[0023] The COMPUTE MESSAGE AUTHENTICATION CODE (KMAC) instruction will be discussed first, and then a preferred computer system, and, in the alternative, a computer system for emulating a computer system haveing a different architecture for executing the instrutcion.

[0024] Compute Message Authentication Code (KMAC)

[0025]FIG. 1 is an illustration of the Compute Message Authentication Code (KMAC) instruction in the RRE instruction format.

[0026] A function specified by the function code in general register 0 is performed. Bits 16-23 of the instruction and the R1 field are ignored.

[0027] Bit positions 57-63 of general register 0 contain the function code. FIG. 2 shows the assigned function codes. All other function codes are unassigned. Bit 56 of general register 0 must be zero; otherwise, a specification exception is recognized. All other bits of general register 0 are ignored.

[0028] General register 1 contains the logical address of the leftmost byte of the parameter block in storage. In the 24-bit addressing mode, the contents of bit positions 40-63 of general register 1 constitute the address, and the contents of bit positions 0-39 are ignored. In the 31-bit addressing mode, the contents of bit positions 33-63 of general register 1 constitute the address, and the contents of bit positions 0-32 are ignored.

[0029] In the 64-bit addressing mode, the contents of bit positions 0-63 of general register 1 constitute the address.

[0030] The function codes for COMPUTE MESSAGE AUTHENTICATION CODE are shown in FIG. 2.

[0031] All other function codes are unassigned. The query function provides the means of indicating the availability of the other functions. The contents of general registers R2 and R2+1 are ignored.

[0032] For all other functions, the second operand is processed as specified by the function code using an initial chaining value in the parameter block and the result replaces the chaining value. The operation also uses a cryptographic key in the parameter block. The operation proceeds until the end of the second-operand location is reached or a CPU-determined number of bytes have been processed, whichever occurs first. The result is indicated in the condition code.

[0033] The R2 field designates an even-odd pair of general registers and must designate an even numbered register; otherwise, a specification exception is recognized.

[0034] The location of the leftmost byte of the second operand is specified by the contents of the R2 general register. The number of bytes in the second-operand location is specified in general register R2+1.

[0035] As part of the operation, the address in general register R2 is incremented by the number of bytes processed from the second operand, and the length in general register R2+1 is decremented by the same number. The formation and updating of the address and length is dependent on the addressing mode.

[0036] In the 24-bit addressing mode, the contents of bit positions 40-63 of general register R2 constitute the address of second operand, and are ignored; bits 40-63 of the updated address replace the corresponding bits in general register R_, carries out of bit position 40 of the updated address are ignored and, the contents of bit positions 32-39 of general register R_ are set to zeros. In the 31-bit addressing mode, the contents of bit positions 33-63 of general register R_ constitute the address of second operand, and the contents of bit positions 0-32 are ignored; bits 33-63 of the updated address replace the corresponding bits in general register R_, carries out of bit position 33 of the updated address are ignored, and the content of bit position 32 of general register R_ is set to zero. In the 64-bit addressing mode, the contents of bit positions 0-63 of general register R_ constitute the address of second operand; bits 0-63 of the updated address replace the contents of general register R_ and carries out of bit position 0 are ignored.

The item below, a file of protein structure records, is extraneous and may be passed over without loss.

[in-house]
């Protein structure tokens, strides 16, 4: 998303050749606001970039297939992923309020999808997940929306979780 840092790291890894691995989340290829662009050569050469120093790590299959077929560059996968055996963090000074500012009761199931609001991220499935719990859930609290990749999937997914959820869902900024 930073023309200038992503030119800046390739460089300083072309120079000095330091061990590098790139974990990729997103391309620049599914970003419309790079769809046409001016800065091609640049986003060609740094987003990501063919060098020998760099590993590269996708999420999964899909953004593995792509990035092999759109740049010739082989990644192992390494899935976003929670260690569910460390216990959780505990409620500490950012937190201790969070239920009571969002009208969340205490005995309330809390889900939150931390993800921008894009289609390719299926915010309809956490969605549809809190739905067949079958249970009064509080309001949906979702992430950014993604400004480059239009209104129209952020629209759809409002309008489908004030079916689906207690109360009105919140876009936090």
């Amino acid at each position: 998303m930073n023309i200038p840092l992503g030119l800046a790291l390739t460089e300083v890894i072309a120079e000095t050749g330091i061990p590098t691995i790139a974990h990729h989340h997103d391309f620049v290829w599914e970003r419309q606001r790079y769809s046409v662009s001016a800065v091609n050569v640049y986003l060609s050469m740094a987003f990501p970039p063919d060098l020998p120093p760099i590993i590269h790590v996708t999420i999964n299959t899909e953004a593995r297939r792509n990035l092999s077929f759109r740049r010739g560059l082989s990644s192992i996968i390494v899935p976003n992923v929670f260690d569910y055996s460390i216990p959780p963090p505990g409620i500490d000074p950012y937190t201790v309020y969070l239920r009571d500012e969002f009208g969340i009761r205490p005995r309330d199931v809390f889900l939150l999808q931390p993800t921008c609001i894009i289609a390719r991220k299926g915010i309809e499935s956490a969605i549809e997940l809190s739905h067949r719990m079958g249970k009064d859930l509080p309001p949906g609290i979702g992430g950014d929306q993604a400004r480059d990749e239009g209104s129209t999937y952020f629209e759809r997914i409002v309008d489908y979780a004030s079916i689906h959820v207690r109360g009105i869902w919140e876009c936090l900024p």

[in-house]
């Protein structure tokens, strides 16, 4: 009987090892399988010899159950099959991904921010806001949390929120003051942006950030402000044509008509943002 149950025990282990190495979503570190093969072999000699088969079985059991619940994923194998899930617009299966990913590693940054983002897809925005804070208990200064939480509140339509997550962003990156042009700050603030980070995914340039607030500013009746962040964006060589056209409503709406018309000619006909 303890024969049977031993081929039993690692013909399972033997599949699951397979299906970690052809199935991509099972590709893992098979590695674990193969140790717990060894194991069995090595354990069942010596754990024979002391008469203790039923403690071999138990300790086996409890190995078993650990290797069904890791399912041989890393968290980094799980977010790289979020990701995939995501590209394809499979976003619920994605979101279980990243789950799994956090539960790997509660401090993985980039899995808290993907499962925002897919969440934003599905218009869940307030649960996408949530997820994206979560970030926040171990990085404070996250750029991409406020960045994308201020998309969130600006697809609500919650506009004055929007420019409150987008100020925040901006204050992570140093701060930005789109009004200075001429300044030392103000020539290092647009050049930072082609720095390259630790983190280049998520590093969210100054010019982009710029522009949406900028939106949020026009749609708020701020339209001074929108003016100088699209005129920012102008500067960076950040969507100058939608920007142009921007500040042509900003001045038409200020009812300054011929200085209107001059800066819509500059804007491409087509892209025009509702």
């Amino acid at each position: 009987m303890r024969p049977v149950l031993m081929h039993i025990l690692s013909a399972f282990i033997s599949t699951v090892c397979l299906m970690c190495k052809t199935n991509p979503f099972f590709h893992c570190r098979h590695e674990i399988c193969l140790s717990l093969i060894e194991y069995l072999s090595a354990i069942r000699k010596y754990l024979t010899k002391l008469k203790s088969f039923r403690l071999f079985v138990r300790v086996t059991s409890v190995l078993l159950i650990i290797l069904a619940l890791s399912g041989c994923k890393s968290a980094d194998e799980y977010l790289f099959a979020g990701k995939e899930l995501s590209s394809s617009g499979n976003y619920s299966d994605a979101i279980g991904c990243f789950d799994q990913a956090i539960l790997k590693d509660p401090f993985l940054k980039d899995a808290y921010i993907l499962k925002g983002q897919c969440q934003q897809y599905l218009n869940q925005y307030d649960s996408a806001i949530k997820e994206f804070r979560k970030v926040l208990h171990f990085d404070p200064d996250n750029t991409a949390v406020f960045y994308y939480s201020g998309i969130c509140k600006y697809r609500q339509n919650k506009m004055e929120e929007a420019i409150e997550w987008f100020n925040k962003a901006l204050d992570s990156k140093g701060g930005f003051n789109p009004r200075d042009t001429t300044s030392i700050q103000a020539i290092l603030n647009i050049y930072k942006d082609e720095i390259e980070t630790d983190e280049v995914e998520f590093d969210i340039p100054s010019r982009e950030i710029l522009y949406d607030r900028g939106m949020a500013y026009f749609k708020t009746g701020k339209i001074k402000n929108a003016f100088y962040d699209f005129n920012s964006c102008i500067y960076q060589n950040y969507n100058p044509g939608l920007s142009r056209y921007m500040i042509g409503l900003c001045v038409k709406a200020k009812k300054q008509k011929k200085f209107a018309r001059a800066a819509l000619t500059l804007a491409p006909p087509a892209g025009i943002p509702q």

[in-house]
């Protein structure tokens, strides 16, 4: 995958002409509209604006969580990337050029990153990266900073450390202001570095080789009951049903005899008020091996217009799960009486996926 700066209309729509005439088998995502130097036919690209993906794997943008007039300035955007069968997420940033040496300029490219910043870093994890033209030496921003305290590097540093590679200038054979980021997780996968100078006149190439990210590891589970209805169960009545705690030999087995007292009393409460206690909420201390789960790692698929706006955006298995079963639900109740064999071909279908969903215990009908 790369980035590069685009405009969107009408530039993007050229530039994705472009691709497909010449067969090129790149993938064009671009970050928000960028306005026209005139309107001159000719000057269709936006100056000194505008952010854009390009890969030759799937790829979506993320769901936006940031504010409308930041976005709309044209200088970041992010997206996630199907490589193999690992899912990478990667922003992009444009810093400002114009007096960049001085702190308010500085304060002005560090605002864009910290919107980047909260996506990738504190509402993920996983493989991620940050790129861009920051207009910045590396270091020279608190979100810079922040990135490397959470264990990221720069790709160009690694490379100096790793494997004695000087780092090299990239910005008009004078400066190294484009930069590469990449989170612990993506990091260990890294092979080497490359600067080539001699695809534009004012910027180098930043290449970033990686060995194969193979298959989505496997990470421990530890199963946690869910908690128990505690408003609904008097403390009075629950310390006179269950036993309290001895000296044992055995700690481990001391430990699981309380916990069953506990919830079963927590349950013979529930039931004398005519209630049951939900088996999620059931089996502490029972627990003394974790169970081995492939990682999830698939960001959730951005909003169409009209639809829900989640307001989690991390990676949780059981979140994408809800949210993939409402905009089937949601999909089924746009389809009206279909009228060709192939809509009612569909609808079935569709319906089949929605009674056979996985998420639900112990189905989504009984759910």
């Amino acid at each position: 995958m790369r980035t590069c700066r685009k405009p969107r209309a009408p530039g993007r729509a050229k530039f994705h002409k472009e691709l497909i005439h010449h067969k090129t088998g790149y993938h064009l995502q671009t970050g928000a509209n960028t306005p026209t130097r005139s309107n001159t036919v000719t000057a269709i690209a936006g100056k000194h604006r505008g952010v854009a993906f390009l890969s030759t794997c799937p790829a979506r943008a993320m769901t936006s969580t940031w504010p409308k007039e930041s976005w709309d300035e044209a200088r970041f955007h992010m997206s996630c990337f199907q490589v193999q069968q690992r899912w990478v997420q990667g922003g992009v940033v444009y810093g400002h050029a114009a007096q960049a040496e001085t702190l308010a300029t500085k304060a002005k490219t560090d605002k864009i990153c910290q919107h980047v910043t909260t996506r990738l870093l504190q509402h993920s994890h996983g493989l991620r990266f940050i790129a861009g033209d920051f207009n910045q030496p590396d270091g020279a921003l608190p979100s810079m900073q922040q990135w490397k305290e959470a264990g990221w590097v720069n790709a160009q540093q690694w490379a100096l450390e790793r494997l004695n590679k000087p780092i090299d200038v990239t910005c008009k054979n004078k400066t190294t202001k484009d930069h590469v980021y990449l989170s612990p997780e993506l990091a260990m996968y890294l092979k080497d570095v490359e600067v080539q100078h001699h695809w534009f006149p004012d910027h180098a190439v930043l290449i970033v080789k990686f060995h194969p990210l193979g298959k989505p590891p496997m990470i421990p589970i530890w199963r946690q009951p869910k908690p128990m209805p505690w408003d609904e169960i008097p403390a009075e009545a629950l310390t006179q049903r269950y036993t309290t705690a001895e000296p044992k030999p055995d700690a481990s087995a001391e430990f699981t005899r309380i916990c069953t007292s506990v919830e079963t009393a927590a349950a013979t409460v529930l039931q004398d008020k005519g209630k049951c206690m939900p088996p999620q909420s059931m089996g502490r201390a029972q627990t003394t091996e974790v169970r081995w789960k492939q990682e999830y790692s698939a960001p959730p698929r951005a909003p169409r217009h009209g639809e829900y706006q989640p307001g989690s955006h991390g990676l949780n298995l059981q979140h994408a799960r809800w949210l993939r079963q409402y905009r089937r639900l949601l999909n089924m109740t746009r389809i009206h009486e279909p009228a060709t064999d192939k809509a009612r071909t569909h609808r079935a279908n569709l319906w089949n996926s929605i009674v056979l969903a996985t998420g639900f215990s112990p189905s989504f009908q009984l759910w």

[0037] In both the 24-bit and the 31-bit addressing modes, the contents of bit positions 32-63 of general register R2+1 form a 32-bit unsigned binary integer which specifies the number of bytes in the second operand; and the updated value replaces the contents of bit positions 32-63 of general register R2+1. In the 64-bit addressing mode, the contents of bit positions 0-63 of general register R2+1 form a 64-bit unsigned binary integer which specifies the number of bytes in the second operand; and the updated value replaces the contents of general register R2+1.

[0038] In the 24-bit or 31-bit addressing mode, the contents of bit positions 0-31 of general registers R2 and R2+1, always remain unchanged.

[0039]FIG. 3 shows the contents of the general registers just described.

[0040] In the access-register mode, access registers 1 and R2 specify the address spaces containing the parameter block and second operand, respectively.

[0041] The result is obtained as if processing starts at the left end of the second operand and proceeds to the right, block by block. The operation is ended when all source bytes in the second operand have been processed (called normal completion), or when a CPU-determined number of blocks that is less than the length of the second operand have been processed (called partial completion). The CPU-determined number of blocks depends on the model, and may be a different number each time the instruction is executed. The CPU-determined number of blocks is usually nonzero. In certain unusual situations, this number may be zero, and condition code 3 may be set with no progress. However, the CPU protects against endless reoccurrence of this no-progress case.

[0042] When the chaining-value field overlaps any portion of the second operand, the result in the chaining value field is unpredictable.

[0043] Normal completion occurs when the number of bytes in the second operand as specified in general register R+1 have been processed.

[0044] When the operation ends due to normal completion, condition code 0 is set and the resulting value in R2+1 is zero. When the operation ends due to partial completion, condition code 3 is set and the resulting value in R2+1 is nonzero.

[0045] When the second-operand length is initially zero, the second operand and the parameter block are not accessed, general registers R2 and R2+1 are not changed, and condition code 0 is set.